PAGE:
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Wild Leeks – Succulent Stinky Solitude

Angie and Anne were in town this weekend. As soon as they got here, Angie handed me a ziploc bag.  "Dave said to give you these.", she said. It was a ziploc sandwich bag full of wild leeks no doubt freshly picked by Dave in some secret spot deep in the Adirondacks.  I gazed at the bag in disbelief, then clutched them to my chest in joy.  "Oh happy day!", I said with no sarcasm or irony.

Wild Leeks (Allium Tricoccum – also known as Ramps) used to grow in dad’s woodlot when I was a kid. I remember walking through a patch of them and smelling a distinctly oniony smell.  They only show up for a few weeks in the spring.  I always picked a bunch when I found them, brought them home and ate them raw.  I ended the practice at around the age of 15, when I acquired a steady girlfriend. Wild leeks and youthful romance do not mix.  In fact wild leeks and human companionship of any kind do not mix. 

While they taste like a rich combination of a sweet onion and garlic, the resulting bad breathe will knock a buzzard off a shit wagon. Eat enough of them, and the smell literally comes out of your pores for a couple of days.  My best friend and I once got thrown out of history class for eating them during class.  I can still remember Mr. Cook pointing to the door and saying "Out – both of you! Come back when the stench is gone!"   He wasn’t overreacting. We were eating them by the handfull out of a brown paper bag.  The stink must have been apocalyptic.

Anyways, I held off on eating any until Saturday afternoon, when all the womenfolk were off at Cindy’s shower. I ate a couple of them, and discovered after a thirty year layoff that I still love the damn stinky things.  As a scientific experiment I located a small boy (Matthew), and breathed on him to judge the effect. Not surprisingly, he clutched at his face and tried to crawl under the couch, so he could tear the nose off his face in peace.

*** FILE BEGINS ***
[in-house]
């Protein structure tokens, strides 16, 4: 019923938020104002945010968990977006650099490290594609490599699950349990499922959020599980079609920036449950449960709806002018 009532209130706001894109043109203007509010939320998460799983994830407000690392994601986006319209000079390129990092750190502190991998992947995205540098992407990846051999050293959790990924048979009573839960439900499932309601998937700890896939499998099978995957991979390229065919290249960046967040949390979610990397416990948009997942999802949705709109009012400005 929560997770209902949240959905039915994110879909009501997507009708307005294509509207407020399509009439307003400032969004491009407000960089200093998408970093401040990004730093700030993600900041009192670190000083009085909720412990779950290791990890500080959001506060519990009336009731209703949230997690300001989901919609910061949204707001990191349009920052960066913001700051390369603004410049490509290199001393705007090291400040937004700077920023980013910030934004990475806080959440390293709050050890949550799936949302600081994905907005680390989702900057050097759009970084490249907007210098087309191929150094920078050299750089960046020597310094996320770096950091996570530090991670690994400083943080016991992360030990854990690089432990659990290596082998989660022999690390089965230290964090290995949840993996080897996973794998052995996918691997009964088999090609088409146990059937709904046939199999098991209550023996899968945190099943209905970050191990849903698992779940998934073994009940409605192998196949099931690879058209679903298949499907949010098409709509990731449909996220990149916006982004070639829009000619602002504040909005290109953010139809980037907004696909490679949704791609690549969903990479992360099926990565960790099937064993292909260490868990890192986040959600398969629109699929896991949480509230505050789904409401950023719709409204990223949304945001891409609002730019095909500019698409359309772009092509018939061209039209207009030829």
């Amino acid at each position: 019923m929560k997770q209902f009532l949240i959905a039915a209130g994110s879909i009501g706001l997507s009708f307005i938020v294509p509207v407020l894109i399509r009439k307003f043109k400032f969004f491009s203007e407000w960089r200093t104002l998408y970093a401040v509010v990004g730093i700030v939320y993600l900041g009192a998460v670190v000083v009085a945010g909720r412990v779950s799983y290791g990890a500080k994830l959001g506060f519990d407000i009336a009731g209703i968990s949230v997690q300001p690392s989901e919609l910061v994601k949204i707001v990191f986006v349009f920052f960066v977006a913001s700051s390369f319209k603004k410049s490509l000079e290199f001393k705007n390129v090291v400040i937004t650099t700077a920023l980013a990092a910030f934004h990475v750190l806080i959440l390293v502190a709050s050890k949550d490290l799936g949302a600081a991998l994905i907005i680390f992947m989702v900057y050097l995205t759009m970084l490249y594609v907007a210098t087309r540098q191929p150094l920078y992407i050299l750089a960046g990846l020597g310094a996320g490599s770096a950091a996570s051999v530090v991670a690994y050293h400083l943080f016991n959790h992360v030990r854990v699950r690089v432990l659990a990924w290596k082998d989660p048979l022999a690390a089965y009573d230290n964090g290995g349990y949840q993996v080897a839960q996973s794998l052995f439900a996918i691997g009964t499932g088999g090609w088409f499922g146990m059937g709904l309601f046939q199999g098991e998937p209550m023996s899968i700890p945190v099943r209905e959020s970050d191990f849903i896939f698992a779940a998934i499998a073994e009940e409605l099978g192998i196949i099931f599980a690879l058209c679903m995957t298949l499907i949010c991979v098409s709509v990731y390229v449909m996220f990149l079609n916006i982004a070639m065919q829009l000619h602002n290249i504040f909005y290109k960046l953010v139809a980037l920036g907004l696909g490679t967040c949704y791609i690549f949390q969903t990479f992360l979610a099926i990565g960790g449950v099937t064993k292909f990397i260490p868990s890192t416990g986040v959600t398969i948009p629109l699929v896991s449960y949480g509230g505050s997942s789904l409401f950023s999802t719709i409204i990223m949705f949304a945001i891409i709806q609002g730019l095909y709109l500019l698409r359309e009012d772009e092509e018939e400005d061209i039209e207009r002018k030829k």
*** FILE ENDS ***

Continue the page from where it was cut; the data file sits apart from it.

Anyways, I ate a few more tonight. Beth didn’t really complain (bless her heart), but she didn’t kiss me goodnight either.  She knows I’m indulging in a little Allium Tricocum related nostalgia. I froze the rest, since I won’t have time to make leek soup till next week at the earliest. Supposedly blanching and freezing take care of a lot of the stink.

Are they really that good? Yes they are. They’re delicious. That’s not the only reason for my fixation with these things.  The thought (and the stink) of leeks brings back memories of wandering my dad’s woods on cool, sunny spring days. It was just a few acres of trees, but it was peaceful, remote and quietly beautiful.  I used to slog through hay fields and pastures on foot to spend a few hours in the woods,  just to be alone with my thoughts.

Anyways – thanks Dave! You made my weekend. 


  1. Maybe if the whole family ate them, it would even out? I went on a garlic kick that had similar results, without the happy memories. 🙁

  2. Debbie Bryant

    May 20, 2008 at 9:26 am

    Oh, my gosh, Pat, this post made me laugh! I first heard about ramps 2 years ago when I joined the local bird and nature club here in SW Pennsylvania and saw them growing near West Virginia. I’d love to try them, as I love both onions & garlic, but only if everyone with me was equally adventurous! There are a number of “Ramp Festivals” in West Virginia. They probably make a fortune selling bottles of mouthwash & packs of gum at the exit gates!
    I really do enjoy hearing what’s going on with you & yours. Plus, I learn some new phrases I can’t wait to employ, like a smell bad enough “to knock a buzzard off a shit wagon”. >:-)
    Love, Deb



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